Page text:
Navigating and reviewing a complicated estate plan after losing a partner may feel unnecessary to your client during such a tragic time. However, it’s important that the surviving spouse understand that there are important and timely decisions to be made regarding their family finances. Because it’s common for one spouse to handle their family’s tax and estate planning, the widow or widower may be left with a convoluted financial situation and a lot of questions.
Surviving spouses often assume that the estate plan was completed before their spouse’s death, and no further action is needed. However, estate planning should be perpetual: As your client’s circumstances and goals change, you should review their estate plans with them. Estate plans are complicated, often involving many facets of your client’s life, including planning for the handling of your client’s financial affairs in the event of incapacity and guardianship of minor children. This is where a financial advisor can come in—to help make an extremely difficult transition just a little bit easier.
Review the Whole Picture
Besides the emotional toll, surviving spouses typically confront complicated financial circumstances. At Tiedemann, when a client passes away, we review the decedent’s and survivor’s entire estate. In several instances, we’ve found incomplete beneficiary designations and incorrect titling of assets. In one situation, we discovered assets that the survivor was unaware of, which allowed for planning opportunities to transfer wealth tax-free. With the loss of a spouse's income, these kinds of discoveries can serve to ensure financial security for a surviving spouse.
When a spouse passes away, make sure the widow/widower understands that there are deadlines for making some decisions. Even amid grief, it's crucial for the surviving spouse to prioritize reassessing finances and reviewing the estate plan. For example, the surviving spouse may disclaim their interest in some of the decedent’s assets to allow them to transfer to other beneficiaries, but this must be done within nine months from the decedent’s death. This can be a powerful wealth transfer tool as it allows the surviving spouse a second look at the overall estate plan. The surviving spouse may also need to make a portability election on the decedent’s estate tax return to maximize the amount transferred estate-tax-free to the next generation. If the decedent’s plan didn’t include a revocable trust, it’s possible their estate will need to go through probate. However, there are time lines associated with probate as well.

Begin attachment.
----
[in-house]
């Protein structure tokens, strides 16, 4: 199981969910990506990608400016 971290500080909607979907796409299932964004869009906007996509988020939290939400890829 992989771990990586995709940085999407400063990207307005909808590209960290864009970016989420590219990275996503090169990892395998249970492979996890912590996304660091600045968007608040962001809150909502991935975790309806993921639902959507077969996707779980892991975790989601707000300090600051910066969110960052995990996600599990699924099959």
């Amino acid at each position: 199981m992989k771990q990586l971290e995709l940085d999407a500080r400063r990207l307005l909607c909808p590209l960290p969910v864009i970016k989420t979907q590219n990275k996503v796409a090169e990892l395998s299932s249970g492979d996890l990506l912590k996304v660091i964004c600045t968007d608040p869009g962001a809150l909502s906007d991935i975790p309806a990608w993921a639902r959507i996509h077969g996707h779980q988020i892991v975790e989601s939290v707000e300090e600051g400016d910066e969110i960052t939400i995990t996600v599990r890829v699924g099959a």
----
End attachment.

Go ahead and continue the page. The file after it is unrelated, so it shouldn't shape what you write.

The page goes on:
Prepare for Legislative Change
As has been reported extensively, the Biden administration proposed significant changes to the estate tax regime, including a possible decrease in the exemption amount, removal of a step-up in basis and a reduction in certain wealth transfer strategies. While it appears that the proposed legislation may not make its way into the final spending bill, it’s likely some changes will occur at some point in time. As such, we believe it is essential for the surviving spouse to be engaged in the estate planning process now to ensure that the couple’s goals and intentions are met.
It’s important to take the long view when it comes to potential tax changes. While it’s important to be ready to react, it’s equally important not to overreact. Over the past few decades, federal taxes have been changed multiple times. The shifts tend to be incremental, rather than dramatic and weighed along with other factors, such as the outlook for inflation and the prospects for economic growth.
Building Trust Creates Lasting Relationships
From an advisor perspective, building trust is the key to helping widowed spouses navigate intricate tax and estate issues. History suggests that most surviving spouses end the engagement of the family’s wealth advisor soon after the death of the spouse, most often because the surviving spouse doesn’t have a bond with the advisor. It’s important for advisors to build relationships with both spouses to avoid this situation. Doing so puts the advisor in the position of the family confidant, assuring continuity for both the client and the advisor.
Steve Aucamp is managing director at Tiedemann Advisors.